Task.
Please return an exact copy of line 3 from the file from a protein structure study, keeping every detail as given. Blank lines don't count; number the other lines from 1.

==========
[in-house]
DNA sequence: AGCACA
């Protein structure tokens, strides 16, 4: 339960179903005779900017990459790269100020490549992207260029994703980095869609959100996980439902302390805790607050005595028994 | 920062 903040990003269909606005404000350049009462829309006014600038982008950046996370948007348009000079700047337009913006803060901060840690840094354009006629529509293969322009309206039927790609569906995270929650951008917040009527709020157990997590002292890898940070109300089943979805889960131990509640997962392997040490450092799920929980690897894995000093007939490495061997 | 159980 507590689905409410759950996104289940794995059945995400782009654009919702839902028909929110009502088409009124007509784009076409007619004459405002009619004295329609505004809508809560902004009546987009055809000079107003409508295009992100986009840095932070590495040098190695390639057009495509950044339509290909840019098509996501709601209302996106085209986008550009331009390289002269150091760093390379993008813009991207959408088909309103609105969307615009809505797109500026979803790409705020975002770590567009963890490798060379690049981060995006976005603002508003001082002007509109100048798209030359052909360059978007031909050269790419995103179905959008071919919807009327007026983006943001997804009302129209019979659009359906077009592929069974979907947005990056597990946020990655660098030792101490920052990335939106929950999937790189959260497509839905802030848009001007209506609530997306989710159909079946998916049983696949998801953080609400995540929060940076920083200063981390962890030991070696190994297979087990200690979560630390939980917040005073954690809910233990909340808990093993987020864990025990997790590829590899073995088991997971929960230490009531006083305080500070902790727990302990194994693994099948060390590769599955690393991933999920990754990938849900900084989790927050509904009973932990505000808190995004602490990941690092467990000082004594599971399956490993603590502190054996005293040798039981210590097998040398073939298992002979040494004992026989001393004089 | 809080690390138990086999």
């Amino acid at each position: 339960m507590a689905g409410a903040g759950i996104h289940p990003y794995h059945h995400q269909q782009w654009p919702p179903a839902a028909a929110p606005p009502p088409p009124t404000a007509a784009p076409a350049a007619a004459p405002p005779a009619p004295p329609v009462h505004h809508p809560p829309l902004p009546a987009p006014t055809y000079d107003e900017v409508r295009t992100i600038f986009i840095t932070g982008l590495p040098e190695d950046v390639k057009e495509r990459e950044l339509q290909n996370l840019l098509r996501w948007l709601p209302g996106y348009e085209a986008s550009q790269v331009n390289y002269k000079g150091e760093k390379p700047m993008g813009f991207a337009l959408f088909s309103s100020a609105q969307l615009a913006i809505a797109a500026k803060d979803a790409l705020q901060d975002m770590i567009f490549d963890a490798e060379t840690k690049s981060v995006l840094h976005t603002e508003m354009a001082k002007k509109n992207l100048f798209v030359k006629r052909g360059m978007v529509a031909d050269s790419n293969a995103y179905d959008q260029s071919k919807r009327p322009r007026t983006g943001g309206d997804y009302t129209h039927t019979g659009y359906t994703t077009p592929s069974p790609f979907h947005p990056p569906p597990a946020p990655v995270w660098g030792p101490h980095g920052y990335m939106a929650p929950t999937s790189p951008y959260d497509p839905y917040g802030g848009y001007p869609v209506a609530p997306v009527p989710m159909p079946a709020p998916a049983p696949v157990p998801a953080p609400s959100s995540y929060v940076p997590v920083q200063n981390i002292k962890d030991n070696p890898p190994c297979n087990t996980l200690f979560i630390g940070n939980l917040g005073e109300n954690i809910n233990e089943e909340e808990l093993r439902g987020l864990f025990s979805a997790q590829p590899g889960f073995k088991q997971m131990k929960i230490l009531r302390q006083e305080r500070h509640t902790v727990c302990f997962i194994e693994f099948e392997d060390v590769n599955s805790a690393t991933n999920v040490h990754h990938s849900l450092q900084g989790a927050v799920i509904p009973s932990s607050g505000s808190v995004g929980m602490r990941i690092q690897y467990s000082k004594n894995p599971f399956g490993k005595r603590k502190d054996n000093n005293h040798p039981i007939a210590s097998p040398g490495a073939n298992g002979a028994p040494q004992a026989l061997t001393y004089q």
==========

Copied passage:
């Protein structure tokens, strides 16, 4: 339960179903005779900017990459790269100020490549992207260029994703980095869609959100996980439902302390805790607050005595028994 | 920062 903040990003269909606005404000350049009462829309006014600038982008950046996370948007348009000079700047337009913006803060901060840690840094354009006629529509293969322009309206039927790609569906995270929650951008917040009527709020157990997590002292890898940070109300089943979805889960131990509640997962392997040490450092799920929980690897894995000093007939490495061997 | 159980 507590689905409410759950996104289940794995059945995400782009654009919702839902028909929110009502088409009124007509784009076409007619004459405002009619004295329609505004809508809560902004009546987009055809000079107003409508295009992100986009840095932070590495040098190695390639057009495509950044339509290909840019098509996501709601209302996106085209986008550009331009390289002269150091760093390379993008813009991207959408088909309103609105969307615009809505797109500026979803790409705020975002770590567009963890490798060379690049981060995006976005603002508003001082002007509109100048798209030359052909360059978007031909050269790419995103179905959008071919919807009327007026983006943001997804009302129209019979659009359906077009592929069974979907947005990056597990946020990655660098030792101490920052990335939106929950999937790189959260497509839905802030848009001007209506609530997306989710159909079946998916049983696949998801953080609400995540929060940076920083200063981390962890030991070696190994297979087990200690979560630390939980917040005073954690809910233990909340808990093993987020864990025990997790590829590899073995088991997971929960230490009531006083305080500070902790727990302990194994693994099948060390590769599955690393991933999920990754990938849900900084989790927050509904009973932990505000808190995004602490990941690092467990000082004594599971399956490993603590502190054996005293040798039981210590097998040398073939298992002979040494004992026989001393004089 | 809080690390138990086999």